University of Hawai‘i at Hilo receives $200,000 for scholarships to agriculture, forestry program
One of the state’s largest private landowners gifted $200,000 to provide scholarships for students studying agriculture at the University of Hawaiʻi at Hilo’s College of Agriculture, Forestry and Natural Resource Management.
The gift from Edmund C. Olson Trust 2 creates a two-year scholarship, with preference for students from the Kaʻū District on Hawaiʻi Island. The first two recipients of the scholarship are Keya Davies and Kassey Hanoa.
Founder and trustee Edmund C. Olson is one of Hawaiʻi’s 20 largest private landowners by acreage with 17,000 acres on Hawaiʻi Island and Oʻahu. Assets of the Edmund C. Olson Trust 2 include Hāmākua Macadamia Nut Company, Kaʻū Coffee Mill and OK Farms, which grows a variety of tropical crops on the rolling hills of Puʻuʻeo Mauka above Hilo.
Olson’s investment in Hawaiʻi Island’s agriculture community is a commitment to sustainability, said UH Hilo Chancellor Bonnie D. Irwin.
“Ed Olson’s confidence in Hawaiʻi’s next generation of agriculturists will have a direct impact on Hawaiʻi Island’s sustainable future,” Irwin said. “We’re grateful for his foresight and commitment to the island.”
Davies and Hanoa recently met with Olson, his wife Sammie, and Olson’s partner at OK Farms Troy Keolanui.
Hanoa is a senior at UH Hilo majoring in animal science with a focus on livestock whose family has a small working livestock farm in the Kaʻū community of Pāhala.
“I still don’t have my future completely planned, but this scholarship opened many doors for me,” Hanoa said. “I just thank God for putting me on the right path to have received this scholarship and Mr. Olson for this wonderful opportunity.”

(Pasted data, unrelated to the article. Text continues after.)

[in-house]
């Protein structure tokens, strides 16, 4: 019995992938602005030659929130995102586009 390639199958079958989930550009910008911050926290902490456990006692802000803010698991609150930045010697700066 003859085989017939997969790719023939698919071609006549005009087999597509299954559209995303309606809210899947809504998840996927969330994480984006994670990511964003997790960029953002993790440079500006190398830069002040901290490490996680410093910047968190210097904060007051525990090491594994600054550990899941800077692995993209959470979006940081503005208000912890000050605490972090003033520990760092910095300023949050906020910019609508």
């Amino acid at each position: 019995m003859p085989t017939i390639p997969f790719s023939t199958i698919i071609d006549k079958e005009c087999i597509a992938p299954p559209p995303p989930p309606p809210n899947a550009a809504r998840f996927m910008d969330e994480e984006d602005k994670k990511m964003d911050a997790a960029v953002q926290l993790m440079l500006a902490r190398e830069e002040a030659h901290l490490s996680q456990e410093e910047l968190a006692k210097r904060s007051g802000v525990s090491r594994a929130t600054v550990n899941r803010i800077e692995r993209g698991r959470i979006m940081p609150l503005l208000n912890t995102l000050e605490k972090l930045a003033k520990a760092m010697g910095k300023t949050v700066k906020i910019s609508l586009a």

Davies, who grew up riding horses in Kaʻū, is also studying animal science, with an equine certificate, on the pre-vet track at UH Hilo.
“I have a huge passion for horses and want to work with them in my future,” she said. “I feel so thankful to have received this scholarship and am excited to finish off my degree and go off into the world!”
Keloanui said there are many technological advancements that are gaining the interest of young people and drawing them to the agriculture industry.
“We need to keep them in agriculture, encourage them to stay in agriculture,” Keloanui said. “That’s one step in the right direction and that’s how we feel about this scholarship.
“The land here is mostly prime agricultural land and it’s very fortunate for all of us that a man like Ed Olson was able to secure it. I see good things in the future. I can’t say enough about Ed and his benevolence and love for the people of Hawaiʻi.”